On My Way to Zambia
When I started writing about the public health in Palm Beach County, Florida, five years ago, I didn’t imagine that what I learned would lead me to AIDS conferences in Australia and Mexico, to prisons and brothels in the Caribbean, and now, to Zambia where I will spend the next year working with health journalists. But what I learned is that we live in a small world that keeps getting smaller, that the problems of one country are the problem of all countries if they go unsolved and that policies addressing inequities and intolerance — are essential to addressing the epidemics we face now.
As Zambia faces a cholera epidemic and its third decade of the AIDS epidemic it remains an important place to pay attention to, and journalists need to find new ways to tell stories that are growing wearying.
The chance to do this is all the more important to me, because of a woman I met several years ago in Florida. “Mary” — the name we agreed I’d use, had come to America from her home in sub-Saharan Africa, to work and join a boyfriend here, but the relationship was over by the time she discovered she was pregnant. She found out she had HIV when she went to a doctor for prenatal care.
“I wish I just had cancer,” she told me. Her shame and misery overwhelmed her and she went home to her apartment and did nothing.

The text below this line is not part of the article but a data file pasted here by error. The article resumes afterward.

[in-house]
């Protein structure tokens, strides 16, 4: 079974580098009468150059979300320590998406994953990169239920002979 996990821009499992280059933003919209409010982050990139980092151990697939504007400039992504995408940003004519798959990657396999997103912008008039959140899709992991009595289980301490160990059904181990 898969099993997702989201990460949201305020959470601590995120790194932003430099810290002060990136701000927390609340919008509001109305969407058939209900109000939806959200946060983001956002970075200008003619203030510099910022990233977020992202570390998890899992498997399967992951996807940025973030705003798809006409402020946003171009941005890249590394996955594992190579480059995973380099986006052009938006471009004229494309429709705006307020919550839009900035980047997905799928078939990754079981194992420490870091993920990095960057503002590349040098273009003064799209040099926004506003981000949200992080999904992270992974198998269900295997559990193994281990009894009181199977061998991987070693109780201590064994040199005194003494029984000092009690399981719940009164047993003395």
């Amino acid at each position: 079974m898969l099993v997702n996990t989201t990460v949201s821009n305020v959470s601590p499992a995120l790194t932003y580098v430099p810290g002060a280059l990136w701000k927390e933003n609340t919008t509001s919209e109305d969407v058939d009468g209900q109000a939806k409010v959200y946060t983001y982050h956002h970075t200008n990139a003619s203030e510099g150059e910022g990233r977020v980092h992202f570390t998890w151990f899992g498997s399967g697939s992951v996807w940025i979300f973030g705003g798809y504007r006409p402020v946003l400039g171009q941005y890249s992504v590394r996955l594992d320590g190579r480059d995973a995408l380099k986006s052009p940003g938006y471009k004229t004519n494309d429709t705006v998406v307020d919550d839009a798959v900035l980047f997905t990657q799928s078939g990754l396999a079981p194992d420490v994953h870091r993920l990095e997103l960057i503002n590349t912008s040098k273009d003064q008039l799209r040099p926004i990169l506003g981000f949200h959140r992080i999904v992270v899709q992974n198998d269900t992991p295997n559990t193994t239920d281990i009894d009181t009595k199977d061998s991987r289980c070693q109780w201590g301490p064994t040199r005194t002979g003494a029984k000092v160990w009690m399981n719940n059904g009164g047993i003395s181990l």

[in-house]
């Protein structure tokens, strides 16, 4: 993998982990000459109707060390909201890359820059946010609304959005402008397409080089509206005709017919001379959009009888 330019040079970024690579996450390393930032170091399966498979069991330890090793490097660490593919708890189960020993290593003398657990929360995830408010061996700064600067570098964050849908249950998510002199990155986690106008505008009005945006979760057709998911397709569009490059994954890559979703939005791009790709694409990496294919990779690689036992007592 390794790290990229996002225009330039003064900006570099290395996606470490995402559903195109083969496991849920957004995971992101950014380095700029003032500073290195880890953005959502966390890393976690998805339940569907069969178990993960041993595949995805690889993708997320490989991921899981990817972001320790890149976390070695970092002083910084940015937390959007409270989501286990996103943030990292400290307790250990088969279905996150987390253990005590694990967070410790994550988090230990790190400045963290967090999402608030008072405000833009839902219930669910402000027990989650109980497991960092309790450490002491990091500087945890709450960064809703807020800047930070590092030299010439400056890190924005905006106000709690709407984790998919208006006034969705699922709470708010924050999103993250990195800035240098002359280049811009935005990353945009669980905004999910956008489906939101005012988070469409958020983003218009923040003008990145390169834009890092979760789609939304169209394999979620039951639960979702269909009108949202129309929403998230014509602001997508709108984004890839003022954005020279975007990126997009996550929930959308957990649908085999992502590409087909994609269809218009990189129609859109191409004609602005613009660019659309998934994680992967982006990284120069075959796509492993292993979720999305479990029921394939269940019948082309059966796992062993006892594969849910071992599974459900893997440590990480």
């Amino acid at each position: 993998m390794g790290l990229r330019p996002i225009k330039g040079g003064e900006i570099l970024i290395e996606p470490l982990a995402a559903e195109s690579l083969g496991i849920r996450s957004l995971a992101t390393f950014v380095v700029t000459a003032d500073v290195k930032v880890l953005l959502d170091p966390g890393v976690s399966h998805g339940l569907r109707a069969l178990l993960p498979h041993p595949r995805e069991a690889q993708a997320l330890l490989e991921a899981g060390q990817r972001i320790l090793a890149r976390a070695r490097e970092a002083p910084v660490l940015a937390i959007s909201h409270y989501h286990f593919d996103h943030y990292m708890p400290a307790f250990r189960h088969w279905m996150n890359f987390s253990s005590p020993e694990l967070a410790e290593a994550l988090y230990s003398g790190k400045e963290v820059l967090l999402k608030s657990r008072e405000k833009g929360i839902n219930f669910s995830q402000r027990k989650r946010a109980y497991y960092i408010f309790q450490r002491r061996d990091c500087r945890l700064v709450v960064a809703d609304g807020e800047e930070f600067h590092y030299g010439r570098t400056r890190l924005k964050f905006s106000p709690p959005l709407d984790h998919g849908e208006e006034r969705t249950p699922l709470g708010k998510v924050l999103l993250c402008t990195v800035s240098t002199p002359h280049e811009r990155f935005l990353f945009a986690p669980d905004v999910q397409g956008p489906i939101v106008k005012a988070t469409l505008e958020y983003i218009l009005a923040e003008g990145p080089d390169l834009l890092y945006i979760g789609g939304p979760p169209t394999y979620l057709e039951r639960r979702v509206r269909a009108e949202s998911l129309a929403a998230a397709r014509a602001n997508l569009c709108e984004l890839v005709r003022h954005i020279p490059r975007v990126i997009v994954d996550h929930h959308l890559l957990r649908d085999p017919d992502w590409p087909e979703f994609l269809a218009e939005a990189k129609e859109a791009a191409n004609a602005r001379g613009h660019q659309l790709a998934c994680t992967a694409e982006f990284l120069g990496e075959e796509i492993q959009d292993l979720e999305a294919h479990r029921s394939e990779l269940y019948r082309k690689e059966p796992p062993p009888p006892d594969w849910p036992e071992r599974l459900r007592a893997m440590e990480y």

A counselor from the local AIDS case management nonprofit called and finally knocked on her door. “We can save your baby’s life,” she said the counselor told her, and got her to leave the house.
She took the medication that would keep the virus from her child, but even then, she told no one. She couldn’t face the stigma attached to the disease at home, where she had attended funerals weekly and in Florida, if anyone knew, she risked being deported. And in her country, she said, she would die. She couldn’t let me name the country she was from for the story I was writing.
While efforts in the United States to fight the AIDS epidemic and to support public health fall far short of what they should, her homeland might as well have been on another planet, for all the good what we know here was helping over there.
Now, I believe we are at a turning point in the AIDS epidemic, and it is a promising one.
Policy makers and funders are beginning to understand that changes to health care access and delivery must be extensive and global to control the AIDS epidemic and those that will follow. Reporting on public health and the issues surrounding it can have a greater impact than ever, as a result.
In the next month, working from the Zambia Daily Mail, I am going to learn what I can do to help journalists have that impact, and over the next year, we will work together to make the most of this moment.